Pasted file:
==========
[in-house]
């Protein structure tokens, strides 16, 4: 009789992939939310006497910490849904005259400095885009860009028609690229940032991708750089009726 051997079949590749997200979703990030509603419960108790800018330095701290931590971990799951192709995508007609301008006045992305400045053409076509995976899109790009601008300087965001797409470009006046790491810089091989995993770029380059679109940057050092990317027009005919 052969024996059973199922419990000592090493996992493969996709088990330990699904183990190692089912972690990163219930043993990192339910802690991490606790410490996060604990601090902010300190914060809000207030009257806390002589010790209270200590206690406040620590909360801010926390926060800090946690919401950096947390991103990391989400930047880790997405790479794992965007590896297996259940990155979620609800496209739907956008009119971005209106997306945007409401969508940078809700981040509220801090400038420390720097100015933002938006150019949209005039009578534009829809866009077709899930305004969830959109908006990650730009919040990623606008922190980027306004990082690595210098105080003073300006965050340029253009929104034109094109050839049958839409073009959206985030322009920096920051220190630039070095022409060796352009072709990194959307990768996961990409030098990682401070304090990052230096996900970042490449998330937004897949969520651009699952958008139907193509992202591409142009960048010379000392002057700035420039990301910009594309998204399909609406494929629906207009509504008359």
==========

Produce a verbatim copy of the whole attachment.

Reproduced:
[in-house]
């Protein structure tokens, strides 16, 4: 009789992939939310006497910490849904005259400095885009860009028609690229940032991708750089009726 051997079949590749997200979703990030509603419960108790800018330095701290931590971990799951192709995508007609301008006045992305400045053409076509995976899109790009601008300087965001797409470009006046790491810089091989995993770029380059679109940057050092990317027009005919 052969024996059973199922419990000592090493996992493969996709088990330990699904183990190692089912972690990163219930043993990192339910802690991490606790410490996060604990601090902010300190914060809000207030009257806390002589010790209270200590206690406040620590909360801010926390926060800090946690919401950096947390991103990391989400930047880790997405790479794992965007590896297996259940990155979620609800496209739907956008009119971005209106997306945007409401969508940078809700981040509220801090400038420390720097100015933002938006150019949209005039009578534009829809866009077709899930305004969830959109908006990650730009919040990623606008922190980027306004990082690595210098105080003073300006965050340029253009929104034109094109050839049958839409073009959206985030322009920096920051220190630039070095022409060796352009072709990194959307990768996961990409030098990682401070304090990052230096996900970042490449998330937004897949969520651009699952958008139907193509992202591409142009960048010379000392002057700035420039990301910009594309998204399909609406494929629906207009509504008359």